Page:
March 11th 2016 - Written by: rpacheco

Less considered ART impact on low income households

In the past few months Albuquerque residents might have noticed large banners and signs adorning the facades of businesses on Central Avenue. The “No Albuquerque Rapid Transit” message echoed by dozens of establishments is hard to miss along the famous Route 66.

Some business owners along Central and other opposition groups, like Save Route 66 Central, claim that the Albuquerque Rapid Transit (ART) as currently proposed will not provide faster ride times for passengers, will decrease business accessibility, and will have adverse impacts on current parking, bicycle lanes, and mature trees (

On the other hand, many supporters of the $119 million improved method of transportation, like Albuquerque Mayor Richard Berry, believe the investment will spur development in the region, providing economic growth and opportunity to many who travel, live, or shop along the busy historic road.

But regardless of the ART’s impact on businesses, commuting problems highlight a severe problem for low-income households that already exist along the proposed ART route. In its current design, the ART light rail runs through 15 Census tracts in Bernalillo County – all of which have median household income levels below the county average of $48,390 (Source: 2014 ACS 5-Year Estimates).


It is generally recognized that the more access people have to means of transportation – be it a personal car or a city bus – the more economic mobility they have. Economic mobility is the ability of an individual or family to improve their economic status usually through (increased) changes in income. Lack of commuting options touches on a specific problem that is faced by many people all over the world but this problem is especially relevant in Albuquerque.


Only 6% of Albuquerque commuters used methods other than driving including other means not listed

In 2013, 103,832 workers commuted to the city for work; 54,856 workers commuted outside of the city elsewhere while 160,624 workers both live and work in the city. With increased access to more reliable and faster methods of transportation as the ART proposes, there exists incentive for some portion of the 103, 832 workers who currently commute from outside of the city to move to Albuquerque.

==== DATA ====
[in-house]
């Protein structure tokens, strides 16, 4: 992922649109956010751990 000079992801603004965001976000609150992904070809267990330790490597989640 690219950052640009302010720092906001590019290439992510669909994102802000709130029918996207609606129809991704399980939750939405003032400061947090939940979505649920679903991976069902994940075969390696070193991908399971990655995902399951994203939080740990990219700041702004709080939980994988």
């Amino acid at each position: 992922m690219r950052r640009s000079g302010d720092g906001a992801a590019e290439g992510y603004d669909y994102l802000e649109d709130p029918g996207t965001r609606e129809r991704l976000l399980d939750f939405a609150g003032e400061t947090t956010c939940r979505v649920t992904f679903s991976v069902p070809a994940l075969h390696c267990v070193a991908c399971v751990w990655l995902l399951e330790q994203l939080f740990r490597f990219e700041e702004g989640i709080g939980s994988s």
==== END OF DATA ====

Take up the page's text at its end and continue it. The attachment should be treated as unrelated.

inflowoutflowSource: Longitudinal Employer-Household Dynamics, U.S. Census Bureau

So perhaps ironically, a new and improved method and transportation designed to give the residents of Albuquerque more economic mobility may do just the opposite. Though not guaranteed, there is a possibility that with increased access to public transportation and mobility, property values and thus rent and mortgage prices will increase within those Census tracts. Residents who currently live along or very near the proposed route may not be able to readily afford new higher rent and mortgage prices due to the improved transportation options. Coupled with the potential new demand from people who do not currently live in Albuquerque, low income families may be driven out of their current residences in a process known as gentrification. Knowing this, further examination of how ART might adversely affect these households needs to be conducted.

The Bureau of Business & Economic Research employs a diverse staff with a wide range of specializations and interests. The views and opinions expressed on this blog belong to the individual authors alone, and do not necessarily reflect the opinions of BBER or UNM.